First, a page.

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Consequences of brown bear viewing tourism: A review

AutorPenteriani, Vincenzo ; López-Bao, José V. ; Bettega, Chiara; Dalerum, Fredrik; Delgado, María del Mar ; Jerina, Klemen; Kojola, Ilpo; Krofel, Miha; Ordiz, Andrés
Palabras claveUrsus arctos
Feeding site
Grizzly bear
Viewing site
Fecha de publicación2017
CitaciónBiological Conservation, 206:169-180 (2017)
ResumenMany countries promote wildlife observation as part of ecotourism offerings. The brown bear Ursus arctos is among the most targeted species for ecotourism in North America and Europe, making it an ideal candidate to examine the consequences of wildlife viewing upon the species. As bear viewing often occurs in sensitive places where bears congregate for mating, rearing young and/or feeding, it is important to evaluate potential positive and negative effects of different viewing practices. Here we reviewed available information on bear viewing practices and their effects on bears, people and ecosystems. Behavioural, physiological and ecological aspects related to bears are reviewed from three different perspectives: ecotourism consequences for bears, direct bear-human interactions and social impacts of bear ecotourism. Because bear viewing can have positive and negative impacts on both bear populations and bear-human interactions, it is important to carefully evaluate every practice associated with bear viewing at a local scale. Because bear populations around the world have diverse population statuses and different management regimes, successful procedures and rules effective in one place do not guarantee that they will be adequate elsewhere. Effective management of bear viewing practices requires a better understanding of the consequences for bears, the mechanisms behind observed bear reactions to humans, and the results of bear habituation. Because inappropriate bear viewing practices can lead to processes such as food-conditioning and habituation, which can have serious consequences for both people and bears, regulations on bear ecotourism are urgently needed to minimize unintended consequences of bear viewing practices.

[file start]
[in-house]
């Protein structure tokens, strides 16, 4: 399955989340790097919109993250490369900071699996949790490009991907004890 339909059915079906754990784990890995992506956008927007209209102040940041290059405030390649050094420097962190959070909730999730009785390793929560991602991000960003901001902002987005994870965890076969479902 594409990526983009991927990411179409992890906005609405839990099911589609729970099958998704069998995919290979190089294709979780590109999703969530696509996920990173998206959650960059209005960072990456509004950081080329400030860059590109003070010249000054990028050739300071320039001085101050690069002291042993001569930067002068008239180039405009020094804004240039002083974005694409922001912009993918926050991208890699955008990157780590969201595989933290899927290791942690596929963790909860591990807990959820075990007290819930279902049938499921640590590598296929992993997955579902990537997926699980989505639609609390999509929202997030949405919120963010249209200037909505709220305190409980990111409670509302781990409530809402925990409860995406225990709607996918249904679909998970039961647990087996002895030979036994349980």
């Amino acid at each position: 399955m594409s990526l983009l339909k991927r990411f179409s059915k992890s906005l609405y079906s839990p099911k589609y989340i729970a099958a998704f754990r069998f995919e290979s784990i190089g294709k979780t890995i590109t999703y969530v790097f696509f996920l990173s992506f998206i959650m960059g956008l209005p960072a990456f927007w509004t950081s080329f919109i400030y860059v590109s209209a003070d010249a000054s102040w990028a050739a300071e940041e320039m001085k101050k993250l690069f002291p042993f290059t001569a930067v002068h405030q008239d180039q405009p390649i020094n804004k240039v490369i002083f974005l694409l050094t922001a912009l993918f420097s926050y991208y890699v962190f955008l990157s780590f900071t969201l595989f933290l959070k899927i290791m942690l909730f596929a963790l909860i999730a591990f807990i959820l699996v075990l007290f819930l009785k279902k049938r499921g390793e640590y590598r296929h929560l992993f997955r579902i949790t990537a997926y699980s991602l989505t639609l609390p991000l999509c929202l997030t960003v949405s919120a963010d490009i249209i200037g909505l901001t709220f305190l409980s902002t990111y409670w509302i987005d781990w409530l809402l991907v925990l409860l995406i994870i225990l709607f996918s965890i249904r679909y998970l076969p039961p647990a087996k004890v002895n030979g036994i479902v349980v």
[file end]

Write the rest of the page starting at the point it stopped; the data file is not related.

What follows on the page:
Versión del editorhttp://dx.doi.org/10.1016/j.biocon.2016.12.035
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